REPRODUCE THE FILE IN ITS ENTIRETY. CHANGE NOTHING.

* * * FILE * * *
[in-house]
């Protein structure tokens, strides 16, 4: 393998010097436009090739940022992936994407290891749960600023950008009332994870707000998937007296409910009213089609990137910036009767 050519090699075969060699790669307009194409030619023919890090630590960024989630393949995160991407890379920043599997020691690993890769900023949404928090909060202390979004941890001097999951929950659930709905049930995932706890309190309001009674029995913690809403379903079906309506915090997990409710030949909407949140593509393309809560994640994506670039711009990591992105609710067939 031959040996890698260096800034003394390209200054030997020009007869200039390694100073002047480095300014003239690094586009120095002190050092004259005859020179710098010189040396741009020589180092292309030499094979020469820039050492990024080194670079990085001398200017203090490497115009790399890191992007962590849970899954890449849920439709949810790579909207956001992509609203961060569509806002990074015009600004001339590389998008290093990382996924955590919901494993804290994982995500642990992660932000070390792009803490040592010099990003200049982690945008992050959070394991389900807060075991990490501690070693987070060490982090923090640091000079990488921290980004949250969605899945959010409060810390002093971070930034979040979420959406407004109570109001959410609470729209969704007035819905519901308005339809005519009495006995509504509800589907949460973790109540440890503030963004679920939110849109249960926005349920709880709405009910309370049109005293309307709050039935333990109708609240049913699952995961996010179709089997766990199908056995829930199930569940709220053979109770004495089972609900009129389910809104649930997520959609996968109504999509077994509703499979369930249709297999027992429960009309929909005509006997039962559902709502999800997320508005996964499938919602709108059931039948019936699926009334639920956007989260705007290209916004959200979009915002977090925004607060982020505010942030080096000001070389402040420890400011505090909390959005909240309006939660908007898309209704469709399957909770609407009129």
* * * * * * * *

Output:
[in-house]
């Protein structure tokens, strides 16, 4: 393998010097436009090739940022992936994407290891749960600023950008009332994870707000998937007296409910009213089609990137910036009767 050519090699075969060699790669307009194409030619023919890090630590960024989630393949995160991407890379920043599997020691690993890769900023949404928090909060202390979004941890001097999951929950659930709905049930995932706890309190309001009674029995913690809403379903079906309506915090997990409710030949909407949140593509393309809560994640994506670039711009990591992105609710067939 031959040996890698260096800034003394390209200054030997020009007869200039390694100073002047480095300014003239690094586009120095002190050092004259005859020179710098010189040396741009020589180092292309030499094979020469820039050492990024080194670079990085001398200017203090490497115009790399890191992007962590849970899954890449849920439709949810790579909207956001992509609203961060569509806002990074015009600004001339590389998008290093990382996924955590919901494993804290994982995500642990992660932000070390792009803490040592010099990003200049982690945008992050959070394991389900807060075991990490501690070693987070060490982090923090640091000079990488921290980004949250969605899945959010409060810390002093971070930034979040979420959406407004109570109001959410609470729209969704007035819905519901308005339809005519009495006995509504509800589907949460973790109540440890503030963004679920939110849109249960926005349920709880709405009910309370049109005293309307709050039935333990109708609240049913699952995961996010179709089997766990199908056995829930199930569940709220053979109770004495089972609900009129389910809104649930997520959609996968109504999509077994509703499979369930249709297999027992429960009309929909005509006997039962559902709502999800997320508005996964499938919602709108059931039948019936699926009334639920956007989260705007290209916004959200979009915002977090925004607060982020505010942030080096000001070389402040420890400011505090909390959005909240309006939660908007898309209704469709399957909770609407009129």